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Proceedings Paper

Maintaining flatness of a large-aperture potassium bromide beamsplitter through mounting and vibration
Author(s): Patricia A. Losch; James J. Lyons; Armando Morrell; James B. Heaney
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Paper Abstract

The Composite Infrared Spectrometer (CIRS) instrument on the Cassini Mission launched in October of 1997. The CIRS instrument contains a mid-infrared (MIR) and a far-infrared interferometer and operates at 170 Kelvin. The MIR is a Michelson Fourier transform spectrometer utilizing a 76 mm (3 inch) diameter potassium bromide beamsplitter and compensator pair. The potassium bromide elements were tested to verify effects of cooldown and vibration prior to integration into the instrument. The instrument was then aligned to ambient temperatures, tested cryogenically and re-verified after vibration. The stringent design optical figure requirements for the beamsplitter and compensator included fabrication errors, mounting stress and vibration load effects. This paper describes the challenges encountered in mounting the elements to minimize distortion and to survive vibration.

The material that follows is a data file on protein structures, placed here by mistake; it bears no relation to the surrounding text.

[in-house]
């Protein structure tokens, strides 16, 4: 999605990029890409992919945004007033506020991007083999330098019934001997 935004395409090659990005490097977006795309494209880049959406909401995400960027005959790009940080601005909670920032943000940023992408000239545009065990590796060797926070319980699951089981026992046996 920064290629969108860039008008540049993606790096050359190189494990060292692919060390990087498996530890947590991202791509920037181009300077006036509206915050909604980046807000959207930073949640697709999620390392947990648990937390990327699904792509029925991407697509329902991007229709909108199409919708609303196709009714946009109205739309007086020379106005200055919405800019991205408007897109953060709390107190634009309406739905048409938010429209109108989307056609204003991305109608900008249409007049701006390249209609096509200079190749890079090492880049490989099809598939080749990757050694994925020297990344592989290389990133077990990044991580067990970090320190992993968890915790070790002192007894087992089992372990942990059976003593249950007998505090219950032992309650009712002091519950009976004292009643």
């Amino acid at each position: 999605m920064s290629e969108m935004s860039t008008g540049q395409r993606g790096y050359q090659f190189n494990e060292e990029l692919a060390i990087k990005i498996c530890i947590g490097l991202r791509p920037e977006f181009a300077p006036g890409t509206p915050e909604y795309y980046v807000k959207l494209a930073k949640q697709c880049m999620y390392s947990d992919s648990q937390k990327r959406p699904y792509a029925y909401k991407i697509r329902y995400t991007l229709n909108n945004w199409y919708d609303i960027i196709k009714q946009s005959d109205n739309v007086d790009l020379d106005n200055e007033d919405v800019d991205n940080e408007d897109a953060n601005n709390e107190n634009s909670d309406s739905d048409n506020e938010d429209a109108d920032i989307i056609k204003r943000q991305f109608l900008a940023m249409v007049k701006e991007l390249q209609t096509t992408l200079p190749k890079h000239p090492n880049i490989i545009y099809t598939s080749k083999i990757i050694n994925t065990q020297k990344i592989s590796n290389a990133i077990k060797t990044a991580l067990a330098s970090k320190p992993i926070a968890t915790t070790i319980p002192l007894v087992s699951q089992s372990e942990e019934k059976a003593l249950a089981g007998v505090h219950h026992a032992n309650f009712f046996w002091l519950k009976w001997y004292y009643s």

Paper Details

Date Published: 17 September 1998
PDF: 9 pages
Proc. SPIE 3435, Cryogenic Optical Systems and Instruments VIII, (17 September 1998); doi: 10.1117/12.323729
Show Author Affiliations
Patricia A. Losch, NASA Goddard Space Flight Ctr. (United States)
James J. Lyons, NASA Goddard Space Flight Ctr. (United States)
Armando Morrell, NASA Goddard Space Flight Ctr. (United States)
James B. Heaney, Swales Aerospace (United States)


Published in SPIE Proceedings Vol. 3435:
Cryogenic Optical Systems and Instruments VIII
James B. Heaney; Lawrence G. Burriesci, Editor(s)

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